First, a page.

Saturday, 15 October 2011

Umiam Lake: A Picturesque Delight- Day 3

Umiam Lake, also known as Barapani (Big Water) is around 15 km away from Shillong. It was not just another lake, but a place of scenic beauty tucked carefully in the Meghalayan hills. We were spell-bound by its magnificence. The serene lake was surrounded by mountains from all the sides. I dreamt of seeing the sunset there. It would have been amazing. Watching the sun going down over the glowing waters and the lake taking on a magical hue… The sun slowly turns orange, still waters reflect the orange sun and in the distant horizon, a lone boatman steers himself across the waters… Oh, stop, stop, don’t go so close, Vij pulled me back. I was almost in the dreamland. It was love at first sight with Shillong’s blue-eyed beauty called Umiam Lake.
Umiam Lake

Umiam Lake

Umiam Lake

The entire mountainous region with ethereal landscape was reflected in the shining waters of the lake. The journey towards the lake itself was delightful. Several hills, feathery clouds, glistening lake, winding roads and spectacular countryside, all added up to the sheer beauty of the lake that spread its wings in front of us.
I saw some beautiful orchids nearby and the climate of the Umiam Lake is supposedly very encouraging for orchids to bloom. The lake is also popular for water sport adventures like kayaking, water cycling and scooting and boating. Our driver told us that the lake has a floating restaurant with ferry services. We could see the Orchid Tourist home that overlooks the lake.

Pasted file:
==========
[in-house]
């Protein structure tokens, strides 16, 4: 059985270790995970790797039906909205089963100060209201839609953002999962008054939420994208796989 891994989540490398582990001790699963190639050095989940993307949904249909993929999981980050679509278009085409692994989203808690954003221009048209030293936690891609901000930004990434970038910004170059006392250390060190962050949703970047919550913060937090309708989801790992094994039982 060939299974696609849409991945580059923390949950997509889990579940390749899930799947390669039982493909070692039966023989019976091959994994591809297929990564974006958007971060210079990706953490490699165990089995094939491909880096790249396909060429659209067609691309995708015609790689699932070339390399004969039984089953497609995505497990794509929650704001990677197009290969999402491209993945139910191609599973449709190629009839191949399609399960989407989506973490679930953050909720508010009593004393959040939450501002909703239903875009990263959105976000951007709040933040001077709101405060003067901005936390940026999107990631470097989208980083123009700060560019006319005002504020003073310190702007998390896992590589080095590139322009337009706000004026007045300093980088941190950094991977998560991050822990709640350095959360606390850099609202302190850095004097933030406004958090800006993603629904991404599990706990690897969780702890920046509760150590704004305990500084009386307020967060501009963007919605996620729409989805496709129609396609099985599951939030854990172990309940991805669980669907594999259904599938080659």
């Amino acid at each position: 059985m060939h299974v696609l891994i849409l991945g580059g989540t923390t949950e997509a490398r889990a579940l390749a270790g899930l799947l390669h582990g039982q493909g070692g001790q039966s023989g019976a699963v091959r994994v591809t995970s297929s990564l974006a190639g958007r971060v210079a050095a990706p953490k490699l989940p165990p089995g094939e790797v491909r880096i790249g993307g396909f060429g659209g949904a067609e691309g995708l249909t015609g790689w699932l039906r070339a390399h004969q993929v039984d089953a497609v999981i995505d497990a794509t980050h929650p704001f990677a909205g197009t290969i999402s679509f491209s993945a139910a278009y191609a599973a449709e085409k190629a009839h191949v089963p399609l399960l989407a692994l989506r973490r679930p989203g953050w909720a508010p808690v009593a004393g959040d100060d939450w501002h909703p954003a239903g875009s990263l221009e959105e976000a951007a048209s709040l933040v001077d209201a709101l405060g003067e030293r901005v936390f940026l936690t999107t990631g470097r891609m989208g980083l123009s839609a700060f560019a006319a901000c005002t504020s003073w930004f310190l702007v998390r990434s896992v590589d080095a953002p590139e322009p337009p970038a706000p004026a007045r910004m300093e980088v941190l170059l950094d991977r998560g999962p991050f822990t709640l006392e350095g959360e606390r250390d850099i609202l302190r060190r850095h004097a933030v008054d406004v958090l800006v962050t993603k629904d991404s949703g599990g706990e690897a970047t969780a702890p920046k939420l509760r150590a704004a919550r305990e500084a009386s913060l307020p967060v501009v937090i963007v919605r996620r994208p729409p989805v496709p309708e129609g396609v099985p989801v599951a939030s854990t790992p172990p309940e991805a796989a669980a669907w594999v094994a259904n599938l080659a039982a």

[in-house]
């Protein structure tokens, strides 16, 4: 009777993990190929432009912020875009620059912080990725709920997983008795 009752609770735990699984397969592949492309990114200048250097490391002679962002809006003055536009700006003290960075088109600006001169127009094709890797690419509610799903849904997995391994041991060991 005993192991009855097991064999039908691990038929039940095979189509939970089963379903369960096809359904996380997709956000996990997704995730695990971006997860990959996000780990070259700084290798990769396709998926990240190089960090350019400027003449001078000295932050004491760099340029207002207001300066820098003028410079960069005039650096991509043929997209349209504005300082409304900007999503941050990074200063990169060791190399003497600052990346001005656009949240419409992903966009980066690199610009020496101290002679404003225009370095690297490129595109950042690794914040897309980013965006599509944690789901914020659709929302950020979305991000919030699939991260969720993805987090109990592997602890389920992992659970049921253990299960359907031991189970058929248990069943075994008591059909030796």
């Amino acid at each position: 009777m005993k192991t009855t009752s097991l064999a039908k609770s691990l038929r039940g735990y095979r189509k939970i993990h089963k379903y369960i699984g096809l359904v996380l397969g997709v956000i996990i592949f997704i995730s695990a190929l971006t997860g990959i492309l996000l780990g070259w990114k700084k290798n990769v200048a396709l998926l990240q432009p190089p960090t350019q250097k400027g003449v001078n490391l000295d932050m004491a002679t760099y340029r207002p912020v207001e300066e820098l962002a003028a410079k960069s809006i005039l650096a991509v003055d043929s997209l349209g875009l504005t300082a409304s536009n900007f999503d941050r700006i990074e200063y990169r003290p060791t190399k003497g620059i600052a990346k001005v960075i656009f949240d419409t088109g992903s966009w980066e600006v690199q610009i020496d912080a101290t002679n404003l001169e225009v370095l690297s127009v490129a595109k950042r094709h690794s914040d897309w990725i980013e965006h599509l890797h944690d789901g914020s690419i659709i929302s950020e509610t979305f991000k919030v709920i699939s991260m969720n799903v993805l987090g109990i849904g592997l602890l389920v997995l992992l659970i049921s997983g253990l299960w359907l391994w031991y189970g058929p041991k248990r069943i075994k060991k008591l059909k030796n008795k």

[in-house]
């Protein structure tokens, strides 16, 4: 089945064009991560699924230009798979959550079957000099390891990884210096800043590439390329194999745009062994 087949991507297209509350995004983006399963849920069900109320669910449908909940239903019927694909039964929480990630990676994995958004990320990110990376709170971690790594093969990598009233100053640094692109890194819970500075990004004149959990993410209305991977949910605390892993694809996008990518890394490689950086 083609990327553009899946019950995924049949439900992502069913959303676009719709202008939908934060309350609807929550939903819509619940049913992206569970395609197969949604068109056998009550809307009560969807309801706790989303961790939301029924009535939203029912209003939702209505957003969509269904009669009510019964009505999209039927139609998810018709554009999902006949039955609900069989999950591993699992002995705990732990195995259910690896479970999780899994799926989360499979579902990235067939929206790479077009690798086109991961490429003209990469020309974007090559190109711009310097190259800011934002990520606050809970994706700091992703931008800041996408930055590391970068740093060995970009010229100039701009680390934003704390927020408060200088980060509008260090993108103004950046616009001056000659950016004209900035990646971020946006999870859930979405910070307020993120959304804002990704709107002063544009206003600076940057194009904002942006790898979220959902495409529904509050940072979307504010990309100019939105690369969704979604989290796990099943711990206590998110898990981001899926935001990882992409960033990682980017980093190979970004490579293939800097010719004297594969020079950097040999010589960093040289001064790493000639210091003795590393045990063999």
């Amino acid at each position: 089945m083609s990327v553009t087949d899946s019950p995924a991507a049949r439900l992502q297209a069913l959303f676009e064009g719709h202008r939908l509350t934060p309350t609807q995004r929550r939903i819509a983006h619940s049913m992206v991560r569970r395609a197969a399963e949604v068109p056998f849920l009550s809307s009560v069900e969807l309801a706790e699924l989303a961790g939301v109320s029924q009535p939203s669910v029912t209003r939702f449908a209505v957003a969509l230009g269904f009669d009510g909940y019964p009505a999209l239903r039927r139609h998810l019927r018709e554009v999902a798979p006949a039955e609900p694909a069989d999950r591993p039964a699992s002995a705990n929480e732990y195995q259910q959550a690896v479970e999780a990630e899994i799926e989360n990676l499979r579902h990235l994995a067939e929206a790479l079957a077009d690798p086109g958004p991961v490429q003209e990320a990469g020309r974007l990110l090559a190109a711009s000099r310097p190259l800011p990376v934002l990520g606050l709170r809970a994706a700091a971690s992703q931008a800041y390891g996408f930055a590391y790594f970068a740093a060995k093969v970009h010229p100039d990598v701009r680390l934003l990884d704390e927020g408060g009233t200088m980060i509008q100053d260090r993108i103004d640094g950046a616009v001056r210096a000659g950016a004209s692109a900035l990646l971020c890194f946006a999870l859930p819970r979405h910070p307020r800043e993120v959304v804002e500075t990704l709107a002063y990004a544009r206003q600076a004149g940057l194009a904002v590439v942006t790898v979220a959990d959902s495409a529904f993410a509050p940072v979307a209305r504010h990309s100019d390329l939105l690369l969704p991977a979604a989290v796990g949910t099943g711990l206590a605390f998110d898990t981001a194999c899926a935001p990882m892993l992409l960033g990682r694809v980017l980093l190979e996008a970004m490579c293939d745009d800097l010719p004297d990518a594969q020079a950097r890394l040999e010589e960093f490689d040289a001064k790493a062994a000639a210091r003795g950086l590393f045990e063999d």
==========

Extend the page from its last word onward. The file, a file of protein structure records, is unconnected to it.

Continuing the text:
It is said that this lake resembles the ‘Lochs’, or lakes of Scotland. The legend says that once two sisters came down to Meghalaya from paradise but only one of them reached their destination while the other sister was lost. The one who reached her destination cried to the fullest, grieving for her lost sister and thus a lake was formed as a result of her tears and the lake came to be known as Bara Pani, means big or vast water.

A hydro-electric dam was constructed across the Umiam river stream in 1960s.  The confluence of the two streams Umkhrah and Umshvrpi form the Wah Ro-ro stream in the north-west of Shilolong and joins River Umiam, the main source of water for the lake. The principal catchment area of the lake and dam is spread over 220 square km, which includes Shillong and its adjoining areas, besides a portion of Ri Bhoi district. This dam has Umiam Umtru Hydro Electric Power Project, the first hydel power project in the North-East.

I tried and absorbed some of the calmness of the lake into myself, wish-ing it was as easy as that! I bid a silent adieu as we walk away from the peace¬ful lake and we are back on the road to Shillong in Meghalaya.

No comments:

Post a Comment